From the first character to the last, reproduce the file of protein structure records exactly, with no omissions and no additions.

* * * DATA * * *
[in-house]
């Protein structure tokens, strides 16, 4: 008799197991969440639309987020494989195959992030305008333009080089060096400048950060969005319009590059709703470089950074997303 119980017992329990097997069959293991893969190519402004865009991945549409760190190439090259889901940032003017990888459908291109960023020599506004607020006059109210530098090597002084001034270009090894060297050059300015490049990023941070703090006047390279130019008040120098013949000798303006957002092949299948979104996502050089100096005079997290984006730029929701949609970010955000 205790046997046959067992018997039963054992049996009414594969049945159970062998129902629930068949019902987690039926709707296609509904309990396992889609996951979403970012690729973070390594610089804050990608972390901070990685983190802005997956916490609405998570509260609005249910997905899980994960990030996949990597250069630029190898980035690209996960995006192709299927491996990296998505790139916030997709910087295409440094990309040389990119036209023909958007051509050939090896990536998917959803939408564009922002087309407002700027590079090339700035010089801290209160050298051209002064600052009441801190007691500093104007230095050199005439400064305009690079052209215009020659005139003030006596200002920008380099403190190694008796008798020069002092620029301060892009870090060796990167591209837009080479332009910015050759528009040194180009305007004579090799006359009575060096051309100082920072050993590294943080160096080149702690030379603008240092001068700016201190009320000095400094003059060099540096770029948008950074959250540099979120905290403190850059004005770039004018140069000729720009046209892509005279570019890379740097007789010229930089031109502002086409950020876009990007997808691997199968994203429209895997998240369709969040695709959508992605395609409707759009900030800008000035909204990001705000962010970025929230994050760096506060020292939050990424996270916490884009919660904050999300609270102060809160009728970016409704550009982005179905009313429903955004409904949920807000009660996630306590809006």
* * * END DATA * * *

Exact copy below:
[in-house]
């Protein structure tokens, strides 16, 4: 008799197991969440639309987020494989195959992030305008333009080089060096400048950060969005319009590059709703470089950074997303 119980017992329990097997069959293991893969190519402004865009991945549409760190190439090259889901940032003017990888459908291109960023020599506004607020006059109210530098090597002084001034270009090894060297050059300015490049990023941070703090006047390279130019008040120098013949000798303006957002092949299948979104996502050089100096005079997290984006730029929701949609970010955000 205790046997046959067992018997039963054992049996009414594969049945159970062998129902629930068949019902987690039926709707296609509904309990396992889609996951979403970012690729973070390594610089804050990608972390901070990685983190802005997956916490609405998570509260609005249910997905899980994960990030996949990597250069630029190898980035690209996960995006192709299927491996990296998505790139916030997709910087295409440094990309040389990119036209023909958007051509050939090896990536998917959803939408564009922002087309407002700027590079090339700035010089801290209160050298051209002064600052009441801190007691500093104007230095050199005439400064305009690079052209215009020659005139003030006596200002920008380099403190190694008796008798020069002092620029301060892009870090060796990167591209837009080479332009910015050759528009040194180009305007004579090799006359009575060096051309100082920072050993590294943080160096080149702690030379603008240092001068700016201190009320000095400094003059060099540096770029948008950074959250540099979120905290403190850059004005770039004018140069000729720009046209892509005279570019890379740097007789010229930089031109502002086409950020876009990007997808691997199968994203429209895997998240369709969040695709959508992605395609409707759009900030800008000035909204990001705000962010970025929230994050760096506060020292939050990424996270916490884009919660904050999300609270102060809160009728970016409704550009982005179905009313429903955004409904949920807000009660996630306590809006």